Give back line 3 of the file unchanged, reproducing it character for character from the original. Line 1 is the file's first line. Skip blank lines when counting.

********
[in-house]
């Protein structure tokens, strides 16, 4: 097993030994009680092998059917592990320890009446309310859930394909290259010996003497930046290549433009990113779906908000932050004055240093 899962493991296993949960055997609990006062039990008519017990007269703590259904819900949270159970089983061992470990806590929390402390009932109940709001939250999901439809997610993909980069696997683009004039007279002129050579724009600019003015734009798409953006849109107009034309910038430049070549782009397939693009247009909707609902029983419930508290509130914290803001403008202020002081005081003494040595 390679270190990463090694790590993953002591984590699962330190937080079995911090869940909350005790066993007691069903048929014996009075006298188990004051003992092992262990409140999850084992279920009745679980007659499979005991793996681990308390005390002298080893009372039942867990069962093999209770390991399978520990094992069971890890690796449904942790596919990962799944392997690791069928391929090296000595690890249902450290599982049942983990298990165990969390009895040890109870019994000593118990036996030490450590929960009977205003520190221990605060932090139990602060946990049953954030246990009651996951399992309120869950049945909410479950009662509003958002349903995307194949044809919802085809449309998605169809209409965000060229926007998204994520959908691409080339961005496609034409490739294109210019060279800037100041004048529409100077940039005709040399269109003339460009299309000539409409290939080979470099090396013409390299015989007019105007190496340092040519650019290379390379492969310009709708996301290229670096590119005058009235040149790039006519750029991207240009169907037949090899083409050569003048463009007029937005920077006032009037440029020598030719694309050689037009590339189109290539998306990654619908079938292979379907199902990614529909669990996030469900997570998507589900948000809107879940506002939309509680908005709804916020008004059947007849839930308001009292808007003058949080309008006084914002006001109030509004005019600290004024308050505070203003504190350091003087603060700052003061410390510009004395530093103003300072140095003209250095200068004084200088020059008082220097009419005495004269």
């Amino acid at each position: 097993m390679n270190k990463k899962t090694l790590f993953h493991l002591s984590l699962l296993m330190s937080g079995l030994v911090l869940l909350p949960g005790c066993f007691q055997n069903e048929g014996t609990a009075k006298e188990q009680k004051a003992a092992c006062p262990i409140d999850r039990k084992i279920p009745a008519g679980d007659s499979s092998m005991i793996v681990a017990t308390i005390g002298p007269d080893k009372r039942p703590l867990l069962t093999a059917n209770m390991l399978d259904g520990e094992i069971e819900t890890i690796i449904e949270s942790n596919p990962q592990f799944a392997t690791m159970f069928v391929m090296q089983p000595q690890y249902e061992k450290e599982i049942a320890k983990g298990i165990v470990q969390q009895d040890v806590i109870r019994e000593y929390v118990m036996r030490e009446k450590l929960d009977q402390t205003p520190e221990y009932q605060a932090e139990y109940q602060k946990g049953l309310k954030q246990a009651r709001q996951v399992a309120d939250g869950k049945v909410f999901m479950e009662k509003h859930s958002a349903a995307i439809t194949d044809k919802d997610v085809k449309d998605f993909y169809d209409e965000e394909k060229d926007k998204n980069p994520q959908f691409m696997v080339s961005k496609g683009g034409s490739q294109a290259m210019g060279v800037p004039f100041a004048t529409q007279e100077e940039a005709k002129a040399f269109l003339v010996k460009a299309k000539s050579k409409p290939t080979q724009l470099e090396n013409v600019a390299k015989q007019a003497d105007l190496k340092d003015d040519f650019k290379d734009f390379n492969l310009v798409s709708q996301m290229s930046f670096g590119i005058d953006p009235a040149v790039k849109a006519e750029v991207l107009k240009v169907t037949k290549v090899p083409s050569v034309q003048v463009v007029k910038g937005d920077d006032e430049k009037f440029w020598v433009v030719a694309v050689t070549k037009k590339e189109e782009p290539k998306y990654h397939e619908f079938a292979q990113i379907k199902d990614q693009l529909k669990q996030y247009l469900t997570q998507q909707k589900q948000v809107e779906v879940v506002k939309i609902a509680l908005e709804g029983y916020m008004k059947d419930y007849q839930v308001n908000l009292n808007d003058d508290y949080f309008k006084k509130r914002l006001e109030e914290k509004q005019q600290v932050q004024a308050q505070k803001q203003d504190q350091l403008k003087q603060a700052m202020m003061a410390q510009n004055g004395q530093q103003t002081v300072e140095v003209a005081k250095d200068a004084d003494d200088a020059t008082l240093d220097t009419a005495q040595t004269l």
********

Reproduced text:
């Amino acid at each position: 097993m390679n270190k990463k899962t090694l790590f993953h493991l002591s984590l699962l296993m330190s937080g079995l030994v911090l869940l909350p949960g005790c066993f007691q055997n069903e048929g014996t609990a009075k006298e188990q009680k004051a003992a092992c006062p262990i409140d999850r039990k084992i279920p009745a008519g679980d007659s499979s092998m005991i793996v681990a017990t308390i005390g002298p007269d080893k009372r039942p703590l867990l069962t093999a059917n209770m390991l399978d259904g520990e094992i069971e819900t890890i690796i449904e949270s942790n596919p990962q592990f799944a392997t690791m159970f069928v391929m090296q089983p000595q690890y249902e061992k450290e599982i049942a320890k983990g298990i165990v470990q969390q009895d040890v806590i109870r019994e000593y929390v118990m036996r030490e009446k450590l929960d009977q402390t205003p520190e221990y009932q605060a932090e139990y109940q602060k946990g049953l309310k954030q246990a009651r709001q996951v399992a309120d939250g869950k049945v909410f999901m479950e009662k509003h859930s958002a349903a995307i439809t194949d044809k919802d997610v085809k449309d998605f993909y169809d209409e965000e394909k060229d926007k998204n980069p994520q959908f691409m696997v080339s961005k496609g683009g034409s490739q294109a290259m210019g060279v800037p004039f100041a004048t529409q007279e100077e940039a005709k002129a040399f269109l003339v010996k460009a299309k000539s050579k409409p290939t080979q724009l470099e090396n013409v600019a390299k015989q007019a003497d105007l190496k340092d003015d040519f650019k290379d734009f390379n492969l310009v798409s709708q996301m290229s930046f670096g590119i005058d953006p009235a040149v790039k849109a006519e750029v991207l107009k240009v169907t037949k290549v090899p083409s050569v034309q003048v463009v007029k910038g937005d920077d006032e430049k009037f440029w020598v433009v030719a694309v050689t070549k037009k590339e189109e782009p290539k998306y990654h397939e619908f079938a292979q990113i379907k199902d990614q693009l529909k669990q996030y247009l469900t997570q998507q909707k589900q948000v809107e779906v879940v506002k939309i609902a509680l908005e709804g029983y916020m008004k059947d419930y007849q839930v308001n908000l009292n808007d003058d508290y949080f309008k006084k509130r914002l006001e109030e914290k509004q005019q600290v932050q004024a308050q505070k803001q203003d504190q350091l403008k003087q603060a700052m202020m003061a410390q510009n004055g004395q530093q103003t002081v300072e140095v003209a005081k250095d200068a004084d003494d200088a020059t008082l240093d220097t009419a005495q040595t004269l």